Rain is plentiful now Makuru is in full swing, but cool and wet days alternate with dry and sunny ones, leaving ample time to explore nature. As the rains have steadily raised water levels of lakes and swamps, large flocks of birds aggregate on its waterlogged shores, offering excellent opportunities for bird photography. On the Swan Coastal Plain a chain of wetlands runs parallel to the coast; many small ones have been drained, filled or cleared in the past for agricultural and urban development, but Herdsman Lake is the biggest still remaining. Known as Ngurgenboro to the Yellagonga Noongar, the lake is not only a place with a significant cultural heritage, it is also one of the last remaining wildlife havens in the metropolitan area. Apart from a strong supply of reptiles, including the notorious Tiger Snake (Notechis scutatus), over 100 bird species have been recorded at Herdsman Lake. Waterbirds are particularly visible, amongst which the Black Swan, Yellow-billed Spoonbill, Nankeen Night Heron and Australian Shelduck I have written about before. The Ibis family is represented with …
A few weeks ago, Liz Hardman posted some stunning Protea or Suikerbos flowers on what is one of my favorite blogs, Nature on the Edge. If you are interested in South Africa’s Cape Peninsula, the conflict between its native wildlife and humans, but above all excellent photography, I can’t recommend this blog high enough. Suikerbossies are iconic South African plants, and, although cultivated as cut flowers, don’t occur naturally in Western Australia. But what Proteas are for Southern Africa, Grevilleas are for Australia, Indonesia and New Guinea: both are part of the same family, with common ancestors growing in the super-continent of Gondwana tens of millions years ago. The wildflower season is not in full swing yet, but on a recent venture on the granite outcrops in Beelu NP I discovered the majestic Fuchsia Grevillea (Grevillea bipinnatifida) as well as the Sea Urchin Hakea (Hakea petiolaris), another member of the family, showing their flowers and delicate textures. Nectar abound, so time for the honeyeaters to star in the upcoming posts!
“When perched on the trees or resting on the ground, it exhibits none of the grace and elegance of those birds, its short neck resting on the shoulders” – John Gould, Handbook to the Birds of Australia, volume 2 As their name suggests, Nankeen Night Herons (Nycticorax Caledonicus) stalk marches and wetlands during the dark hours of the day, searching for insects, crustaceans, frogs and fish. During daytime these stocky herons can be found roosting, heads hunched onto the shoulders, in the dense canopy of the numerous Swamp Paperbark (Melaleuca rhaphiophylla) trees that surround Lake Herdsman. Although this colony counts between 20-30 individuals, none of those secretive birds leave the thick cover easily, making decent photography a job for the patient. Apart from its nocturnal character, the cinnamon-brown colour has contributed to the other part of its name, as Nankeen cloth from Nanking resembles the adult bird’s plumage.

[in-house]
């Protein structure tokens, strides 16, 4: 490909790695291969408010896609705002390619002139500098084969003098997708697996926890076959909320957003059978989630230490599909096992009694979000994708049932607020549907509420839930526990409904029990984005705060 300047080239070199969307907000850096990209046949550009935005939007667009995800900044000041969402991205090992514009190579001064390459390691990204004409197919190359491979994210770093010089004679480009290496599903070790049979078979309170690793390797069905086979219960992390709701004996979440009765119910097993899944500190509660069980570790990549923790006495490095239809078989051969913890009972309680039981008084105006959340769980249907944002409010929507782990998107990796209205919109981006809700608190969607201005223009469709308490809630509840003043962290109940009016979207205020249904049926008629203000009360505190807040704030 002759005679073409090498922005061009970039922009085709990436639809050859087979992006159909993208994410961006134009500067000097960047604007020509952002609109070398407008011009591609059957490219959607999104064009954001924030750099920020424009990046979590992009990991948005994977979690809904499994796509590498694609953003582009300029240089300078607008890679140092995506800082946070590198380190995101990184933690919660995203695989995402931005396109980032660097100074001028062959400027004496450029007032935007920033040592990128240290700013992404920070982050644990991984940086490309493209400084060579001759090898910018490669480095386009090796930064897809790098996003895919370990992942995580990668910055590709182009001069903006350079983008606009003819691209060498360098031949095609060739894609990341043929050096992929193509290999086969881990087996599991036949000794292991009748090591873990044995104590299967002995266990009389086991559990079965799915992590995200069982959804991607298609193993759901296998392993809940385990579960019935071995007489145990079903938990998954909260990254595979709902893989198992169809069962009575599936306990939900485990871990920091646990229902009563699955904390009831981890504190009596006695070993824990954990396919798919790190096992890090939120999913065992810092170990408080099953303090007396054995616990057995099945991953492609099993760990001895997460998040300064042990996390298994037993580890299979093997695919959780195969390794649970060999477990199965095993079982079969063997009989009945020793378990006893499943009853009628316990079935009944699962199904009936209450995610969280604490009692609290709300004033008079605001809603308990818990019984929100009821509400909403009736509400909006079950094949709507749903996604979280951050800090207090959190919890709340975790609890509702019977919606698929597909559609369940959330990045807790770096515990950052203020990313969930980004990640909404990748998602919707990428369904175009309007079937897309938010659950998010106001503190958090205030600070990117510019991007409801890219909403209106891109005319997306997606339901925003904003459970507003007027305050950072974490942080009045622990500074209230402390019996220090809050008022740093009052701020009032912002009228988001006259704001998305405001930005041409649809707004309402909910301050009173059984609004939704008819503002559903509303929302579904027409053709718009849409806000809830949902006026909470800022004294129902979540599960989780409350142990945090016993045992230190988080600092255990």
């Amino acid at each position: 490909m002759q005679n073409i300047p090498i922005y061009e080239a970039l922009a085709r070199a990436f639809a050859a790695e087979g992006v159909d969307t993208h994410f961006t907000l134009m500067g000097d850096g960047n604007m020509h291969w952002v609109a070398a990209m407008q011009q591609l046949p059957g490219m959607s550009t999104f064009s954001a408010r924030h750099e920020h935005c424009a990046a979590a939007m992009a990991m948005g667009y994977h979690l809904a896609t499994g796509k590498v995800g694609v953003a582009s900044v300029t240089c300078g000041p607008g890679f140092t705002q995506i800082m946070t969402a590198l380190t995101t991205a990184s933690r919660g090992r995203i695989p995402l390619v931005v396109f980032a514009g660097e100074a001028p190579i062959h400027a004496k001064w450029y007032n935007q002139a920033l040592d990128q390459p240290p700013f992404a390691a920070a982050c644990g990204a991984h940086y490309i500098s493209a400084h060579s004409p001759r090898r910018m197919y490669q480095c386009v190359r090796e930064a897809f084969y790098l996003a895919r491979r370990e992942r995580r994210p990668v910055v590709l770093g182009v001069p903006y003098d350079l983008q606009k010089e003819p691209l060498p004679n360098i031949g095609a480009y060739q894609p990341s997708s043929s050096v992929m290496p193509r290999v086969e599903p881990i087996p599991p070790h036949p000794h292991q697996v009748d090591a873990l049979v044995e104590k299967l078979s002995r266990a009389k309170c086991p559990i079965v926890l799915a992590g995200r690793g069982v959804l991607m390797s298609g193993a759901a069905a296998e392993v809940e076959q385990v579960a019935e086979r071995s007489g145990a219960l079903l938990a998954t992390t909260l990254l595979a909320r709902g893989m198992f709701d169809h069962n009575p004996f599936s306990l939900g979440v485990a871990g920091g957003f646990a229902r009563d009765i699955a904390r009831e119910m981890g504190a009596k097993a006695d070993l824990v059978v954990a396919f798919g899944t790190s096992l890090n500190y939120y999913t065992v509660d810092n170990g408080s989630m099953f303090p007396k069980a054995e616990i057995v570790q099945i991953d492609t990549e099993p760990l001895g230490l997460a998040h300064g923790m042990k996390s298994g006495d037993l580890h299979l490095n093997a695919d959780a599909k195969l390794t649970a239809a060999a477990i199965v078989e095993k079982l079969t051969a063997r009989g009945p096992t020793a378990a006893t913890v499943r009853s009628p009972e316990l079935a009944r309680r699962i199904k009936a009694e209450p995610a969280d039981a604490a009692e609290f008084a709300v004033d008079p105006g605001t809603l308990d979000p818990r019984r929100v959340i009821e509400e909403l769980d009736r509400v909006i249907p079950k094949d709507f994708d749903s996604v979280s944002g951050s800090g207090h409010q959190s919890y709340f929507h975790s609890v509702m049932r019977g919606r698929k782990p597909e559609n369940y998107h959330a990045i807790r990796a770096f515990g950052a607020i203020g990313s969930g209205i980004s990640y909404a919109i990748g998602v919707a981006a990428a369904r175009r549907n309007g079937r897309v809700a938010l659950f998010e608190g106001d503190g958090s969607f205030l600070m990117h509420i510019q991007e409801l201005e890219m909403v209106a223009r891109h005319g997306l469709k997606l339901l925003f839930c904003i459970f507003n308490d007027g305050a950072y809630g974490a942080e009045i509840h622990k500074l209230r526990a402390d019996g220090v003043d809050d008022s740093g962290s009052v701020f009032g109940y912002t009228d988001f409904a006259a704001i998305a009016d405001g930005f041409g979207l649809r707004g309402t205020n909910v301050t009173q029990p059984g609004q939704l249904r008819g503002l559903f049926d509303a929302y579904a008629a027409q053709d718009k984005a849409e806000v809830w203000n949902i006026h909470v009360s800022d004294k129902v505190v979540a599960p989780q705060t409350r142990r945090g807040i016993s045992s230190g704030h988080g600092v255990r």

“I care more about Drosera than the origin of all the other species in the world” – Charles Darwin, Origin of Species Charles Darwin’s fascination with Sundews is no secret, and after elaborate experiments to unlock the mechanisms of those carnivorous members of the Kingdom of plants, he published his findings in Insectivourous Plants in 1875. And as Darwin wondered about the sensitivity of the tentacles and leaves, their reflexes and digestive powers, I’m continuously amazed by how the small and delicate Leafy Sundew (Drosera stolonifera) is so well adapted to the poor sandy soils of our Jarrah woodlands, patiently waiting to trap and devour the next unsuspecting insect.
The carnivorous Red Ink Sundew (Drosera erythrorhiza) grows on the poor soils of Western Australia’s south west. It is a tuberous species that survives underground during summer, and emerges in abundance after the first rains in autumn and winter. It supplements its limited nutrient uptake by trapping anthropods with its glandular tentacles, with the glistening drops of mucilage resembling fresh morning dew.
Makuru is blue, Makuru is wet. The rain keeps falling, and the forest is full with damp, musty smelling wood. Fungi start fruiting, rotting away trees and leaf litter, like this Beefsteak fungus (Fistulina spiculifera). Known as Numar by aborigines, it fruits on Jarrah (Eucalyptus marginata) trees, producing a slow decay in the wood called ‘pencilling’ or ‘black fleck’.